Injured firefighter, Rob Boost

Injured Tassie firie needs a helping hand

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Career and volunteer firefighter Rob Boost was doing the job he loved, fighting fires in Tasmanias South West National Park in February 2016, when he was struck on the helmet by a falling branch. He suffered significant injuries from this, and has been on the road to recovery ever since.

According to his go fund me page, the accident “left him with debilitating pain and significant side effects, requiring extensive and ongoing treatment, and effectively unable to work in his full capacity. The effect on his family and quality of life has been more devastating.”

Rob Boost and his loving family
Rob and his loving family

Recently Rob and his family were dealt a blow when the insurance company informed them they would no longer fund some of the treatments prescribed to him by his team specialists and doctors. These treatments include infusions for chronic pain and the trial of a neurostimulator. A neurostimulator is an implantable device and 5cms in diameter the delivers mild electrical signals to the epidural space near the spine, which can provide pain relief by disrupting the pain signals between the spine and the brain, and tricking the brain into believing that there is no pain to be felt.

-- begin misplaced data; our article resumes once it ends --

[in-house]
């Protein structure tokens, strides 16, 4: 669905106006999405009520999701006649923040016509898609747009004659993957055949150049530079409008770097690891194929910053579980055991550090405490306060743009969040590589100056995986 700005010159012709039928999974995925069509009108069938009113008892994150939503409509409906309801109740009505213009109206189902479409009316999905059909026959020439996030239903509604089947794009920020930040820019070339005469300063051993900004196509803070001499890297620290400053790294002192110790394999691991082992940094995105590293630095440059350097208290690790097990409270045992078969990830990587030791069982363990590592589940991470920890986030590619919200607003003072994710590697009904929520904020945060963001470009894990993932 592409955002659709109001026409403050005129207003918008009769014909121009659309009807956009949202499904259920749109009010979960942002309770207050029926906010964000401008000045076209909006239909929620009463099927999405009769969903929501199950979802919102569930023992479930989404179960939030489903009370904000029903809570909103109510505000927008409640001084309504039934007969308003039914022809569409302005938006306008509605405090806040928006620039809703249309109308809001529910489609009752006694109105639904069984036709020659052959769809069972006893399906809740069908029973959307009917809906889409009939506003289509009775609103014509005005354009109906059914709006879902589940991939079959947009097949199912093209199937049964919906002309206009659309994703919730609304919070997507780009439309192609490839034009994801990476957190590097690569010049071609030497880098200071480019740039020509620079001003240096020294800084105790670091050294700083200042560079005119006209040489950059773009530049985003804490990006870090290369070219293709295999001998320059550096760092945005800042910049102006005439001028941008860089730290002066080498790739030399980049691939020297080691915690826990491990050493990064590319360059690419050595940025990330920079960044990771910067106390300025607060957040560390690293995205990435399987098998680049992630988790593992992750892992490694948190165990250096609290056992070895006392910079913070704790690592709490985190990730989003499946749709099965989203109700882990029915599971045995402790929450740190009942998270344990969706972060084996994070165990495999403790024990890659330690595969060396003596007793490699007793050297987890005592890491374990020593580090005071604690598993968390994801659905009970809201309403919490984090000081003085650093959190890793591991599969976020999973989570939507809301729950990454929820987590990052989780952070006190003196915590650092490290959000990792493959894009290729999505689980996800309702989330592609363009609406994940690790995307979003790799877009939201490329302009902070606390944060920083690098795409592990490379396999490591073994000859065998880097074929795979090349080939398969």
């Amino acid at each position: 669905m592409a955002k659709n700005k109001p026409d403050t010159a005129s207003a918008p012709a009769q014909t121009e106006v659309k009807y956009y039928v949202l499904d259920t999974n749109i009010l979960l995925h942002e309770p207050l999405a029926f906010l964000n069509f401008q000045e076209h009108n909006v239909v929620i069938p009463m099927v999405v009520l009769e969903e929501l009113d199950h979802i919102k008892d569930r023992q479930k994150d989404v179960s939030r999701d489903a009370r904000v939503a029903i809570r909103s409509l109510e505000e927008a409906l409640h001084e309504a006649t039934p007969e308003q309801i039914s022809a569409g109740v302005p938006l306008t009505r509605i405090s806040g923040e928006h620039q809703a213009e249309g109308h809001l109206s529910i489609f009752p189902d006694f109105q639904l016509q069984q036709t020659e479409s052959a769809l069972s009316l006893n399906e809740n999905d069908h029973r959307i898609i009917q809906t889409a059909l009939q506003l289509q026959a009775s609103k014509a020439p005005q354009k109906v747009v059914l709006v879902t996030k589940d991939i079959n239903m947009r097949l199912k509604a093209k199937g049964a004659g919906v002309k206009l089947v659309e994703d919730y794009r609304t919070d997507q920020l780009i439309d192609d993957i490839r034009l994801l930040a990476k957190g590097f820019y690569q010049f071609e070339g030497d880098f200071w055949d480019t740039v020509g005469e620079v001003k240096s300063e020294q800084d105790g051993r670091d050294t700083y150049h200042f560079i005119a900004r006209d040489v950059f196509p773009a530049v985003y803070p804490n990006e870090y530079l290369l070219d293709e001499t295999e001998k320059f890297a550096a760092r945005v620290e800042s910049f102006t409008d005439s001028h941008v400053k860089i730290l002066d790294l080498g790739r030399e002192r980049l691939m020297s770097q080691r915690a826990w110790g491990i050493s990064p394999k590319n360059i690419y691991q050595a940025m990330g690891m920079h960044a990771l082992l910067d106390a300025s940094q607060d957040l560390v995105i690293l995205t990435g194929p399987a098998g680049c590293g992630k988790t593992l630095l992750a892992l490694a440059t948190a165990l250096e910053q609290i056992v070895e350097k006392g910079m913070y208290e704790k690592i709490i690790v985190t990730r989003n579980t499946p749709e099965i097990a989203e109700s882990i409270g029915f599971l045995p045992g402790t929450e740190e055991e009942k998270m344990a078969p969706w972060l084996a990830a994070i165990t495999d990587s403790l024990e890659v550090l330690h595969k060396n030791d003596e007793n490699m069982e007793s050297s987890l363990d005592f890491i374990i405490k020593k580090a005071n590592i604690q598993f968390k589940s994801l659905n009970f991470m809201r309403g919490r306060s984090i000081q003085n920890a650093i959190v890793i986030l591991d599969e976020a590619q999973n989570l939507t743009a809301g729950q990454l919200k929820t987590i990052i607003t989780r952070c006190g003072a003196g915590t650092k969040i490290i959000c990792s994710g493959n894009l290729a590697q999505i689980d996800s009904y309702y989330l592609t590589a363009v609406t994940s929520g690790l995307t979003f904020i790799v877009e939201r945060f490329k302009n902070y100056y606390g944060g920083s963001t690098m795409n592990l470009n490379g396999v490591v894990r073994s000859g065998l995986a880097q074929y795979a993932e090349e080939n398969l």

Rob and his family have already started funding these options themselves but it isn’t cheap, and they have already sold a car and caravan to put towards the costs involved. The go fund me page was created Rob’s collegues, in the hope of raising the rest of the money needed.

Many of Robs colleagues in the Tasmania Fire Service have made pledges, as have various stations across Tasmania, with some stations donating their overtime, and some stations using various other forms of fundraising to help out their firefighting brother. They have almost reached their goal of $50,000 but they need our help. You can donate by visiting the go fund me page here. You can donate as an individual, or you could do a quick whip round on a training night and donate as a station.

We wish Rob and his family all the best on the road ahead.